Listening to “You Are My Life/Enta Omri” as I write prompted me to think about how much I love what I do, including past and future travel and the evolving energy industry.
Late last year, I spent two weeks in Dhahran, Saudi Arabia, meeting with exploration geoscientists and teaching petroleum geology to a group of young petroleum engineers. The trip was made more special by seeing geoscience facilities that were built after my last visit and by interacting with young professionals in the Dhahran Geoscience Society. The weather was fantastic for checking out a few outcrops of the Dammam Dome, where the first oil was discovered in Saudi Arabia while AAPG Sidney Powers medalist Max Steineke served as chief geologist of Standard Oil of California and contributed critical insights that accelerated the discovery. A visit to the Dammam-7 well reminded me of the amazing changes that followed that discovery in 1938.
The World Petroleum Congress was getting started as I returned to Houston, shortly after Daniel Yergin published “Why the Energy Transition Will Be So Complicated” in The Atlantic on Nov. 27. This reminded me of the work AAPG Halbouty medalist Dr. Scott Tinker is doing to inform the public about energy. And I listened to other voices describing the challenges of the energy transition – the scale of energy demand that cannot be fulfilled entirely by renewable energy at this stage, the different paces of the energy transition internationally, and the urgency with which our industry is challenged to reduce emissions.
This environment of constant change reminds me that geoscientists are the people who advance a science that involves lots of change, for example: plate tectonics, evolution and changing climate recorded in the rock record. We also advance and apply technology such as 3-D and 4-D seismic interpretation, sensors to acquire new types of downhole data and imaging technology to help us see the pores in mudrocks.
Our adaptability is essential to our careers and to our existence as humans who use energy every day.
Adaptability of AAPG
AAPG is changing to better serve members into the future. After many hours of thoughtful discussion with the AAPG Executive Committee and the Society of Petroleum Engineers Board – and picking apart each and every word – the AAPG-SPE merger Steering Committee has articulated a mission, vision and values for the new organization:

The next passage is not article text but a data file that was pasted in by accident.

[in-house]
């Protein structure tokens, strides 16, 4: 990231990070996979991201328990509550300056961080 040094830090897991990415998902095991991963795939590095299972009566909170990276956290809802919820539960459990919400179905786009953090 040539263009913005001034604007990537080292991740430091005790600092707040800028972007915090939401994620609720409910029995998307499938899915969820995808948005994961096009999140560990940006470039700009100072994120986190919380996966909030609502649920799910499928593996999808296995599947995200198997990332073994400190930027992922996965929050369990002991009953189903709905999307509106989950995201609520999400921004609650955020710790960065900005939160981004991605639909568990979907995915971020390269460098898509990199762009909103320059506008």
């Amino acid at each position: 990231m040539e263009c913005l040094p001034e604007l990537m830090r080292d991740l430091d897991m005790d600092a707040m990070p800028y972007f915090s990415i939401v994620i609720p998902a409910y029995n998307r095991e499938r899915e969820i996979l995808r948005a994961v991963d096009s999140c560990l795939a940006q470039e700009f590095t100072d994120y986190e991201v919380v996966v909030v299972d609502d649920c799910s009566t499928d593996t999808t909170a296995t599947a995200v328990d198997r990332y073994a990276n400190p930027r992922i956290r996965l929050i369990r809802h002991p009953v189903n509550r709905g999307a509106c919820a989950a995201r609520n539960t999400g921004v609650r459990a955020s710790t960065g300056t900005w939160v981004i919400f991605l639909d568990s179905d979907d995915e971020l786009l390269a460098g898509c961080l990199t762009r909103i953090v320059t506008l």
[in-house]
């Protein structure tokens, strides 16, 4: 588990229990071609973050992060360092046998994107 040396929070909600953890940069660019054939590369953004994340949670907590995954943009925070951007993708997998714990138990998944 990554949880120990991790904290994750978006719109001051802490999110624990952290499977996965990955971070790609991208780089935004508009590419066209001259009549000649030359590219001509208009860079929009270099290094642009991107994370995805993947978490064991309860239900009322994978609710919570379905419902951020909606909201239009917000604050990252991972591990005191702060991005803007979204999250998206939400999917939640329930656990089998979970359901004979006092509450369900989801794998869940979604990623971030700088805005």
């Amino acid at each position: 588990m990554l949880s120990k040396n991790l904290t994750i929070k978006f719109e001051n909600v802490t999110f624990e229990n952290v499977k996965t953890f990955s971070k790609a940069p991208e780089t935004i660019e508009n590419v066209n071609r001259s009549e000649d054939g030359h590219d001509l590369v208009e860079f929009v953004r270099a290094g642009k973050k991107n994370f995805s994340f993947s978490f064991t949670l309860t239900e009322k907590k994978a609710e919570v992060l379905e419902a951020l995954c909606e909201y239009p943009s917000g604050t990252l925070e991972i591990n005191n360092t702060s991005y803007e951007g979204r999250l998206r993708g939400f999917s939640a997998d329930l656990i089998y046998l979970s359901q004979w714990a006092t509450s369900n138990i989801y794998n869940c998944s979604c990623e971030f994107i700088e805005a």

(The new organization) connects a global community of geoscientists, engineers and other energy professionals to advance and share the knowledge, technology and experiences needed to achieve a safe and sustainable energy future.
Safe, reliable and affordable energy for everyone.
Innovation: We build upon a strong foundation of oil and gas exploration, development, and production to deliver energy to meet the world’s needs.
Global Scale, Local Solutions: We are prepared and accessible to serve our members’ needs wherever they are.
Lifelong Learning: We empower students and young professionals and provide compelling learning opportunities for members throughout their careers.
Collaboration: We pursue common scientific and engineering interests through technical excellence, integration and shared knowledge.
Inclusion: We embrace diversity as essential to the success of our industry and society.
Integrity: We commit to the highest standards of professional, scientific and ethical conduct.
These concepts resonate with me. I hope they resonate with you. I hope they will prove attractive to geoscientists, engineers and other energy professionals who will benefit from an expanded network, more extensive publications, and events designed to enhance collaboration and reduce competition between like-minded societies. Like other information related to the merger, these statements are available at www.aapg-spe-merger.org.
Speaking of future travel, I hope you will consider visiting Riyadh, Saudi Arabia, for the International Petroleum Technology Conference in February; Houston for AAPG’s second Carbon Capture, Utilization, and Storage Conference in March; and Cartagena, Colombia, for the AAPG International Conference and Exhibition in April. Of course, there are many regional, local and virtual events planned for the benefit of our community – check out the list at www.aapg.org/events/event-listings.
In closing, I congratulate AAPG Honorary Member Dr. Pinar Yilmaz for her success as a member of the World Petroleum Congress Executive Committee and I thank her for pointing me toward wonderful music from the Middle East. “You Are My Life” was recorded by Umm Kulthum, an Egyptian singer, songwriter and actor known as “Star of the East.” After listening to her music, it is clear why – as Pinar told me – traffic in Egypt stopped when her music was broadcast on the radio.
Since you have read this far, I will award a $100 AAPG gift certificate to the first person who provides an interesting fact about petroleum discoveries in the Middle East and North Africa as an online comment to this EXPLORER article.
Until next time,